This same type of game engine was used for action resolution in the 3rd edition of Gamma World (TSR 1986) and the overall mechanic looks like it might currently be held by Ronin Arts, for use in their Four Color RPG. However Ronin Arts has not published anything since 2015 and there are several other publishers putting out their material, so I am unsure what is really going on there.

Now then the reason I wanted to work this review with the Advanced version of the game is because it offered so many more details and options than in the Basic set. Even to the number of prepackaged characters there were more. Bigger better stronger. All of the above and then some. The Advanced version really did level up the game.

So was it fun to play, yeah it was, and if you wanted to roll up a character just make sure you have expectations that you would not make someone equal to Thor right off the bat and you will be fine.

They published a lot of additional books that expanded on.. well… everything. And they did modules for two of the biggest events in Marvel history up to that point, the original Secret Wars, and Secret Wars 2. Overall you really only needed one additional book to take character creation over the top. And if you were happy running your favorite characters from the comics you would not even need to do that. Especially given how many characters they published in modules, supplements, and even in Dragon Magazine. You could be perfectly happy without ever getting a rules expansion.

So given the breakdowns above and the fact that I still collect the game and would love to find a group to play it with again, how do I rack up the numbers?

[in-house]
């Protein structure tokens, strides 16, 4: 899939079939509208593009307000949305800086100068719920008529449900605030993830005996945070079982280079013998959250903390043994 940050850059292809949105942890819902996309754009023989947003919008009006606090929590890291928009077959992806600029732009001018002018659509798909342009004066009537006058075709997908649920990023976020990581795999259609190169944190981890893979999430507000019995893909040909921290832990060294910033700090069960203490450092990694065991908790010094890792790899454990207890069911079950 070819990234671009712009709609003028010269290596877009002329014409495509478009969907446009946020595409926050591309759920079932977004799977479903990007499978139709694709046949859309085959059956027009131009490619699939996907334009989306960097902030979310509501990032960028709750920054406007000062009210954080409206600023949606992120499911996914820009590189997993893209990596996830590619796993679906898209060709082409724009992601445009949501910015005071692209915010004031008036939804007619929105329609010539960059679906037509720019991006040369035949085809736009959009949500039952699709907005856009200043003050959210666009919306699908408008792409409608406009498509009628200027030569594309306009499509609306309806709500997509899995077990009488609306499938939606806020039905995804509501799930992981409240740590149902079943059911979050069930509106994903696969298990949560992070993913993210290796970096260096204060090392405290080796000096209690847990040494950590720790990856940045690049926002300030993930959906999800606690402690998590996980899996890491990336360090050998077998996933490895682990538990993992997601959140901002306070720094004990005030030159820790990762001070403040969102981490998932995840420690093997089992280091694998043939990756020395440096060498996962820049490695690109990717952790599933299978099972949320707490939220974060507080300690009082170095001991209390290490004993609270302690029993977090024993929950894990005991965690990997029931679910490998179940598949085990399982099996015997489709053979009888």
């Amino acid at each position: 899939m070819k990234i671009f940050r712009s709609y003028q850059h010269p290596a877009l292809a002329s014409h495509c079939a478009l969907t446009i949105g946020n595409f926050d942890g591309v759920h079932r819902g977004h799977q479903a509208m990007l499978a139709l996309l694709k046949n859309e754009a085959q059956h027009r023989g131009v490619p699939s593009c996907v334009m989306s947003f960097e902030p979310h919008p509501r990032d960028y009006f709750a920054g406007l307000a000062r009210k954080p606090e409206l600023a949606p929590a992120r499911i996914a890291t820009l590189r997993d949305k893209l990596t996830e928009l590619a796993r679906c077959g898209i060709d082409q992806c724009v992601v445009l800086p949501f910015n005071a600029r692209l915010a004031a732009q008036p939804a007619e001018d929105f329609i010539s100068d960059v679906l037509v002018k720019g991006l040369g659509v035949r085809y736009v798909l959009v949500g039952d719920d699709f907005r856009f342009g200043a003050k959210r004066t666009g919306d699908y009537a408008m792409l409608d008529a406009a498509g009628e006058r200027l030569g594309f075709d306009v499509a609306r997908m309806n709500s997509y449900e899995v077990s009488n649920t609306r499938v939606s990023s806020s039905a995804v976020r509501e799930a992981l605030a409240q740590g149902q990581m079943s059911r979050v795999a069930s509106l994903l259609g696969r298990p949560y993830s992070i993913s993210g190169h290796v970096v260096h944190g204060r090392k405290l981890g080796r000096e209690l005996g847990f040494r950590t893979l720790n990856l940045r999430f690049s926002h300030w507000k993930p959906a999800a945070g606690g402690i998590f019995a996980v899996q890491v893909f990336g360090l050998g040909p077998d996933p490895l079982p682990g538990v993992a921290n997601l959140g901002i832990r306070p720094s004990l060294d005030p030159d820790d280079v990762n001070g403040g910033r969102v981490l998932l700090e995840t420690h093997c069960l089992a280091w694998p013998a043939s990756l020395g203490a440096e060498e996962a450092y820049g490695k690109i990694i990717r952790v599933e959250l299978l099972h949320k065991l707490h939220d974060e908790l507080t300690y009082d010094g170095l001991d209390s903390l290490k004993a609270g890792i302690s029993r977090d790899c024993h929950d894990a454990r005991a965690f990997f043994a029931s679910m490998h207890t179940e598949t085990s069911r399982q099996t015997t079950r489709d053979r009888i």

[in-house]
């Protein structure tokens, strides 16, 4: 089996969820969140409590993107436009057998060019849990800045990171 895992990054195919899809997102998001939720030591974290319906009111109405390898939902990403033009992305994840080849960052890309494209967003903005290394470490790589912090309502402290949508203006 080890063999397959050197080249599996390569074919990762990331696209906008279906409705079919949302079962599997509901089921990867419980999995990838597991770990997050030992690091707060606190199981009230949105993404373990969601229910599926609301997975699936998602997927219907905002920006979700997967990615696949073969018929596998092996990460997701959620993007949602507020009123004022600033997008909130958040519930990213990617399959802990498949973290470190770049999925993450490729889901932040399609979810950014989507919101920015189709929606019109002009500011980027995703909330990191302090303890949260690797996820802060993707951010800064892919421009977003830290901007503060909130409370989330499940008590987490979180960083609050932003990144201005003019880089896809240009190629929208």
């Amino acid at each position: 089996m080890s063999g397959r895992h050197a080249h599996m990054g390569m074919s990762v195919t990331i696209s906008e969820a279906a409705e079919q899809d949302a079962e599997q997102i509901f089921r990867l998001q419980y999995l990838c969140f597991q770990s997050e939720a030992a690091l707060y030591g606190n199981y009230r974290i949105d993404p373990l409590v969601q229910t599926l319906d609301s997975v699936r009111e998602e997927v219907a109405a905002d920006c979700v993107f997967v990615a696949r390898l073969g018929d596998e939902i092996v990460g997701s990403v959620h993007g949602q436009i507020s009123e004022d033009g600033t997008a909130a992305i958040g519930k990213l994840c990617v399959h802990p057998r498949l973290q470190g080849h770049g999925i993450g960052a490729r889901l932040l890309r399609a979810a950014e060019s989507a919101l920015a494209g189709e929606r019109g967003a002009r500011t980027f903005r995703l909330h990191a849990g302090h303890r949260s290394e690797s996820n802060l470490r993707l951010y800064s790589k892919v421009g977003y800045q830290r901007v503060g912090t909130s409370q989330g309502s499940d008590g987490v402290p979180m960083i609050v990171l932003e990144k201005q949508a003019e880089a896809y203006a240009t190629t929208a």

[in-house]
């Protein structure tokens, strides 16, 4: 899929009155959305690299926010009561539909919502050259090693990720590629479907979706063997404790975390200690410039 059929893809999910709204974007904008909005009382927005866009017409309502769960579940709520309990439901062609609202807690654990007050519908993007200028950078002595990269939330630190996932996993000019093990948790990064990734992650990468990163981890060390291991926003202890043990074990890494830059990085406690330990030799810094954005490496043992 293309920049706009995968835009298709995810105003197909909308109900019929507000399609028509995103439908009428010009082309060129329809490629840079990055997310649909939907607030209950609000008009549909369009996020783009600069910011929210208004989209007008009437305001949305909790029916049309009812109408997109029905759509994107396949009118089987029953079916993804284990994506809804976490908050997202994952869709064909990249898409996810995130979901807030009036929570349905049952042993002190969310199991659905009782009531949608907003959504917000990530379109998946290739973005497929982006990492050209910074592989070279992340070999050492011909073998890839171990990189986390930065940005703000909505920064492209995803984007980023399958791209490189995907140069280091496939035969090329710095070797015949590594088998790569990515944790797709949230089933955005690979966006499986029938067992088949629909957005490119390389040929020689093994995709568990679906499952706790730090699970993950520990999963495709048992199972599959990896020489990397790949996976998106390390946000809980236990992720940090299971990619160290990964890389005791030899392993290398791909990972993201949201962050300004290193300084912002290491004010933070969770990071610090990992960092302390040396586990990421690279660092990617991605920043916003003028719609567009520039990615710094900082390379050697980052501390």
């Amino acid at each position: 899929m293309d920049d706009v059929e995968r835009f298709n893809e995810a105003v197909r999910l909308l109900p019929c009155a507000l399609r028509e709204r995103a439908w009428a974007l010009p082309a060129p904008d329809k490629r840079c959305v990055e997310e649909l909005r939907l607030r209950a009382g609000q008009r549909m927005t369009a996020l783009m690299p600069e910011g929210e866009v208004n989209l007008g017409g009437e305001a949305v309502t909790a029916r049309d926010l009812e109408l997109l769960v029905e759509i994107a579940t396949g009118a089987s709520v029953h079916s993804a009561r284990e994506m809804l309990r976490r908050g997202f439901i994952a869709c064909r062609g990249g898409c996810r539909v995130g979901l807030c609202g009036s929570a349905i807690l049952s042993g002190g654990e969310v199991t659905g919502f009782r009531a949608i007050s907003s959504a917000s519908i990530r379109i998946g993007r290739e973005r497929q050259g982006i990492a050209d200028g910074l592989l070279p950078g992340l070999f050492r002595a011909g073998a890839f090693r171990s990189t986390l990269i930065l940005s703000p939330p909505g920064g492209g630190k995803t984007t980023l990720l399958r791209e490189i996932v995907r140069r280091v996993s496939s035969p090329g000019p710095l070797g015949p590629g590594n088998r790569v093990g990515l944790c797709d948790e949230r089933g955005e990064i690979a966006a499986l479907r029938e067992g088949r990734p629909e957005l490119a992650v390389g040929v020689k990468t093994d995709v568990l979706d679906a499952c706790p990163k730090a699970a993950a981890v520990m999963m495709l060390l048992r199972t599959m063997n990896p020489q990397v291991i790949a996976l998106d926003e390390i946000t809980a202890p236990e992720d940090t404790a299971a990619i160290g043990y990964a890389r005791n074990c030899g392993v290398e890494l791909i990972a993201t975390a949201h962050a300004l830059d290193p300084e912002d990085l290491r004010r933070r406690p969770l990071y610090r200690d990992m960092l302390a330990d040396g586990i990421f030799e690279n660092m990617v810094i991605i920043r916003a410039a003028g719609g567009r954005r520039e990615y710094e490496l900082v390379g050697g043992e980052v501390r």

Overall Fluff 2/5 – Really there was very little fluff to it. The art was wicked cool, but everything was written from the perspective that you had read a lot of Marvel comics well before playing. At least in the core game. Supplements had more flavor and feel to them, but the core set relied heavily on the art for its fluff. And there was not really enough art to make up for that lack.

Overall Crunch 4/5 – The rules are surprisingly solid. Even with the flaws in things like Karma, and Areas and Movement, with some creativity they could all be worked around or ignored easily.

Overall Mod 3/5 – It was not easy to mod this system in to other genres. It could be done but it was not easy at all. You also had to mod the rules to make the EXP system something that would work well. And anyone who had played 1st edition knew that up front.

Overall Fun 4/5 – Ya know it is actually really fun for me to get my favorite heroes and villains to fight it out. And to be able to put them into impossible situations and get them out, or even fail on purpose so I can see characters I hate burn to ash… yeahhhh. And in the end I like the engine. Even if I have to tweak it a little to make it work completely.

Total Score 13/20 – Another one that does not get a mind blowingly high score. But also another game that with all its flaws and need for home brew adds that I would play again in a heartbeat. I cant be alone in that with the number of web sites you can find with people posting up to date versions of the characters, and expanding the material in the books. I mean if nothing else look at this versions longevity compared to anything else done for Marvel Comics in an RPG.

All right so in the end… YOU reader needs to take a look at this and see if it is right for you. If it is not then dont worry. Just move along and be happy.

All righty, so gimme the dice, I need to make a Feeble (see chart) attempt to think about dinner.

Have fun out there gaming all 🙂

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  1. #1 by dantherpgman on September 10, 2018 - 5:04 am

    This is just one of the all-time classic systems. I STILL see people referring to the “FASERIP” chart as you called it when discussing characters and their abilities.

    Like

    • #2 by authortao on September 14, 2018 - 1:20 pm

      What I find really cool is that the system still stands up over time. It still makes sense, it still gets the job done well overall.

      Like

  1. Game Review #43 – Marvel Super Heroes Official Handbook to the Marvel Universe (S) | Gimme The Dice